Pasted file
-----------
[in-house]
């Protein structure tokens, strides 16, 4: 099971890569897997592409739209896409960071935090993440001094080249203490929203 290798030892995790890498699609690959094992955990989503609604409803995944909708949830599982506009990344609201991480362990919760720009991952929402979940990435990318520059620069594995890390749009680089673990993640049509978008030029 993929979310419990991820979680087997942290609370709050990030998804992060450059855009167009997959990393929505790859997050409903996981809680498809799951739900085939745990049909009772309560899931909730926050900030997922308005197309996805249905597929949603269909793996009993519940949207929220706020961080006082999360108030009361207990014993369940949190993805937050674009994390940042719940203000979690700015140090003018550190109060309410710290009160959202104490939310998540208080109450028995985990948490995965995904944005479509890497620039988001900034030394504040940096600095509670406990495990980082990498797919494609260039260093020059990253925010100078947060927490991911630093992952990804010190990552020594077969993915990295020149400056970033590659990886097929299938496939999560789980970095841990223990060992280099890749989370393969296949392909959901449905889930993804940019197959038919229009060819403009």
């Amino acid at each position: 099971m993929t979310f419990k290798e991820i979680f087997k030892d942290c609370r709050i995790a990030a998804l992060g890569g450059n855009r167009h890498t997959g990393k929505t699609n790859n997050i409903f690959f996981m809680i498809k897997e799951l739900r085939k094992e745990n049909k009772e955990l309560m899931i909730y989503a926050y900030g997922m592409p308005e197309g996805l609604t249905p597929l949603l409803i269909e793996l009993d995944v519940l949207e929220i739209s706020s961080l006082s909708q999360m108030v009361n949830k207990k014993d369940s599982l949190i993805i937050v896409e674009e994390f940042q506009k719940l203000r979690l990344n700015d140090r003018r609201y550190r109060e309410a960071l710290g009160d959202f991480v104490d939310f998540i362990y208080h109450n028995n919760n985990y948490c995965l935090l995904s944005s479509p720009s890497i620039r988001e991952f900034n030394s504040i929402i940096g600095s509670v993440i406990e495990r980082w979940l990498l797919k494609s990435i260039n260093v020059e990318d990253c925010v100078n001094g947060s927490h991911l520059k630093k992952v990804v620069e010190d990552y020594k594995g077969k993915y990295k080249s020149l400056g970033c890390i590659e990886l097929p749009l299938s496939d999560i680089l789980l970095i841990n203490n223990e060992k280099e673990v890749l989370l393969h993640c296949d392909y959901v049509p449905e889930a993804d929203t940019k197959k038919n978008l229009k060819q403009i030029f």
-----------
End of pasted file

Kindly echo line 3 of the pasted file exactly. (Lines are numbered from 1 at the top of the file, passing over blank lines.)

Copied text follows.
């Amino acid at each position: 099971m993929t979310f419990k290798e991820i979680f087997k030892d942290c609370r709050i995790a990030a998804l992060g890569g450059n855009r167009h890498t997959g990393k929505t699609n790859n997050i409903f690959f996981m809680i498809k897997e799951l739900r085939k094992e745990n049909k009772e955990l309560m899931i909730y989503a926050y900030g997922m592409p308005e197309g996805l609604t249905p597929l949603l409803i269909e793996l009993d995944v519940l949207e929220i739209s706020s961080l006082s909708q999360m108030v009361n949830k207990k014993d369940s599982l949190i993805i937050v896409e674009e994390f940042q506009k719940l203000r979690l990344n700015d140090r003018r609201y550190r109060e309410a960071l710290g009160d959202f991480v104490d939310f998540i362990y208080h109450n028995n919760n985990y948490c995965l935090l995904s944005s479509p720009s890497i620039r988001e991952f900034n030394s504040i929402i940096g600095s509670v993440i406990e495990r980082w979940l990498l797919k494609s990435i260039n260093v020059e990318d990253c925010v100078n001094g947060s927490h991911l520059k630093k992952v990804v620069e010190d990552y020594k594995g077969k993915y990295k080249s020149l400056g970033c890390i590659e990886l097929p749009l299938s496939d999560i680089l789980l970095i841990n203490n223990e060992k280099e673990v890749l989370l393969h993640c296949d392909y959901v049509p449905e889930a993804d929203t940019k197959k038919n978008l229009k060819q403009i030029f």